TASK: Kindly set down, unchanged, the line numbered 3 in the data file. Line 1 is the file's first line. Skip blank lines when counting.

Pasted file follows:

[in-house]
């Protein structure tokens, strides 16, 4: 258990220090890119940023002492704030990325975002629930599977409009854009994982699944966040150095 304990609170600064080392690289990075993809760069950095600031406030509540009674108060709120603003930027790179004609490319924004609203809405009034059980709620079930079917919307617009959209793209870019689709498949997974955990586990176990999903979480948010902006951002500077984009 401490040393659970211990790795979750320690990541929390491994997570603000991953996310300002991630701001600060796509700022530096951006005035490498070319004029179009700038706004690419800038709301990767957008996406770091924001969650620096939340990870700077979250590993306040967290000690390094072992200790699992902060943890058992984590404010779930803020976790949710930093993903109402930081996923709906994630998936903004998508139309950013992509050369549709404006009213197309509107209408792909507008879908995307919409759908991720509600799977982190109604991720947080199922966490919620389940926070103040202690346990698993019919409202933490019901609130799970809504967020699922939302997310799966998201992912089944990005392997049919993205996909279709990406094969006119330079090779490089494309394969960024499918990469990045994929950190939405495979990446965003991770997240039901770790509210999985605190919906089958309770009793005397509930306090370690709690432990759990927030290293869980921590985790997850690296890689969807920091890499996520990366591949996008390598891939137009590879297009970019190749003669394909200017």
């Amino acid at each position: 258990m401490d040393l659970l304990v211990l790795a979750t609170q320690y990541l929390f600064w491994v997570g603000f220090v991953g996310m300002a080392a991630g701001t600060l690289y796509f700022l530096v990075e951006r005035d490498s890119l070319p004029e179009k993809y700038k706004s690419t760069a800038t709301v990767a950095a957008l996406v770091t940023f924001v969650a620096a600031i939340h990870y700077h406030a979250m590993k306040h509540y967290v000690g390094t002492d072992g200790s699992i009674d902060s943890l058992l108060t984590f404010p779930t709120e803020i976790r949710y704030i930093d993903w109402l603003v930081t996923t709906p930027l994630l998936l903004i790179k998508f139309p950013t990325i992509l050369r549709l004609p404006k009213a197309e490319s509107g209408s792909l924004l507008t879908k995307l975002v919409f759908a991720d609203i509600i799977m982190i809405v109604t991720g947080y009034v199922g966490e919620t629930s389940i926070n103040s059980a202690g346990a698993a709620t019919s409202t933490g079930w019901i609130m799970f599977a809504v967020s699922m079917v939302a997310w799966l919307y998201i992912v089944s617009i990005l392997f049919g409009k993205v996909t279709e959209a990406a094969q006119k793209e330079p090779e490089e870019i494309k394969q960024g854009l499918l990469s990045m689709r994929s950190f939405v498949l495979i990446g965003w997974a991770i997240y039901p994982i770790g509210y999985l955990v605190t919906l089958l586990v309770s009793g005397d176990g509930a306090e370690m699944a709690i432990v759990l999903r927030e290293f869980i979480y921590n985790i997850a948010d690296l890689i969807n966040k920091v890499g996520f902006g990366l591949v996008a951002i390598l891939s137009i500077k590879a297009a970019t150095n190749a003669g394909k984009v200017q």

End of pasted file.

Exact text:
């Amino acid at each position: 258990m401490d040393l659970l304990v211990l790795a979750t609170q320690y990541l929390f600064w491994v997570g603000f220090v991953g996310m300002a080392a991630g701001t600060l690289y796509f700022l530096v990075e951006r005035d490498s890119l070319p004029e179009k993809y700038k706004s690419t760069a800038t709301v990767a950095a957008l996406v770091t940023f924001v969650a620096a600031i939340h990870y700077h406030a979250m590993k306040h509540y967290v000690g390094t002492d072992g200790s699992i009674d902060s943890l058992l108060t984590f404010p779930t709120e803020i976790r949710y704030i930093d993903w109402l603003v930081t996923t709906p930027l994630l998936l903004i790179k998508f139309p950013t990325i992509l050369r549709l004609p404006k009213a197309e490319s509107g209408s792909l924004l507008t879908k995307l975002v919409f759908a991720d609203i509600i799977m982190i809405v109604t991720g947080y009034v199922g966490e919620t629930s389940i926070n103040s059980a202690g346990a698993a709620t019919s409202t933490g079930w019901i609130m799970f599977a809504v967020s699922m079917v939302a997310w799966l919307y998201i992912v089944s617009i990005l392997f049919g409009k993205v996909t279709e959209a990406a094969q006119k793209e330079p090779e490089e870019i494309k394969q960024g854009l499918l990469s990045m689709r994929s950190f939405v498949l495979i990446g965003w997974a991770i997240y039901p994982i770790g509210y999985l955990v605190t919906l089958l586990v309770s009793g005397d176990g509930a306090e370690m699944a709690i432990v759990l999903r927030e290293f869980i979480y921590n985790i997850a948010d690296l890689i969807n966040k920091v890499g996520f902006g990366l591949v996008a951002i390598l891939s137009i500077k590879a297009a970019t150095n190749a003669g394909k984009v200017q």